The Collected Poems of Denise Levertov

Bringing together nearly fifty years of original work, this long-awaited volume is the definitive record of Levertov’s contributions to American poetry in the twentieth century. Contained here are Levertov’s trademark antiwar poems, written in protest of the Vietnam War, in which “delicate Man…whose laughter matches the laughter of dogs…still turns, with mere regret / to the scheduled breaking open of breasts.” Poems from early books, like The Double Image, published in 1946, allow readers to see Levertov honing her bravery in the face of loss, as when she tells death to “enter with riches.” The poems in To Stay Alive, published in 1971, offer some of Levertov’s first and most probing insights into war’s effects upon the psyche in which, she writes, one is left to hear “the cocks crow all night / far and near.” In later poems, Levertov contends with spiritual desire, uncertainty, and a divine beauty that charges the world. In “Annunciation” and “A Nativity” Levertov writes with plainspoken awe about the religious figure Mary, “a child who played, ate, slept / like any other child—but unlike others, / wept only for pity, laughed / in joy not triumph.” These qualities—charity and selflessness—became a defining subject for Levertov in her later work, who describes “the village woman / who sometimes came from down the street / and gently, with the softest / of soft old flannel, / soaped and rinsed and dried / her grubby face,” which refers to Levertov’s grandmother’s face as a child. It’s this precise “memory, / grateful and longing” that Levertov tells readers she intended to carry with her toward her own death.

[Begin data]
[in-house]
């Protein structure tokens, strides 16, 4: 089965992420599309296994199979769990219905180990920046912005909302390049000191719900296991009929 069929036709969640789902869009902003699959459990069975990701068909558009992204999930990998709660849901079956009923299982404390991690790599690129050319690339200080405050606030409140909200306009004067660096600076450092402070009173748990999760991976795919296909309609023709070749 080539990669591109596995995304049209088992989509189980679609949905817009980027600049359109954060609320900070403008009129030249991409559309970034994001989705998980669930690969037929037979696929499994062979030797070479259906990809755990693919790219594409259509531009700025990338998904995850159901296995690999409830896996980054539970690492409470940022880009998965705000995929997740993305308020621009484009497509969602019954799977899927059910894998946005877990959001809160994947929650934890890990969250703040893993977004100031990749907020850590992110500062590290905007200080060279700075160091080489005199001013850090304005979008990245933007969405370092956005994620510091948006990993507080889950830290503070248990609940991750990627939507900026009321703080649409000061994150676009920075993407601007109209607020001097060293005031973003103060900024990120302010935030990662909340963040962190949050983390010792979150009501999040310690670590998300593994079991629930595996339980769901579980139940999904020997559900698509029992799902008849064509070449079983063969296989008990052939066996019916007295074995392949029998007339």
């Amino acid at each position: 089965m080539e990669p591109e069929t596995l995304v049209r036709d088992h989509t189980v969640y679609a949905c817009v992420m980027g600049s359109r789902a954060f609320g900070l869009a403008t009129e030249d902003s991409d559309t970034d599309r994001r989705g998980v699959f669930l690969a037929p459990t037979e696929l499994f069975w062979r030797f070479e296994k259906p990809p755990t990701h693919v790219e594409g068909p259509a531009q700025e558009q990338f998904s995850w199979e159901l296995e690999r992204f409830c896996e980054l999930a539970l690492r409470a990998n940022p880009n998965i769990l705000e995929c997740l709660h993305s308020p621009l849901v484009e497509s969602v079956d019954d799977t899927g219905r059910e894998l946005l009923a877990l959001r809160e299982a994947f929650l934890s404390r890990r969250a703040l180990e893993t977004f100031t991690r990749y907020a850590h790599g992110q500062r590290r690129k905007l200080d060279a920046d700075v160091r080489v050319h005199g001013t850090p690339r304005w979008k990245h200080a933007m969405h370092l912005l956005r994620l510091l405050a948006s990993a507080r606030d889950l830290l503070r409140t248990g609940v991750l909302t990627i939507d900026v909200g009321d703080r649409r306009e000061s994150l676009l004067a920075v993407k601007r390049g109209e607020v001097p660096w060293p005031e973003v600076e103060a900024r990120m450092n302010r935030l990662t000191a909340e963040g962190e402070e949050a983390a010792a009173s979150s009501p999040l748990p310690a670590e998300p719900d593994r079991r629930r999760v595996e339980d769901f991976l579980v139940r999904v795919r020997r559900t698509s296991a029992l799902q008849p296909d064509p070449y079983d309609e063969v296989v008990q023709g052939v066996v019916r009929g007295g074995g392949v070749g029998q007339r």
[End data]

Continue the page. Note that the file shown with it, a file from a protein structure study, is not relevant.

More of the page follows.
This review was originally published in American Poet, Fall-Winter 2013, Volume 45.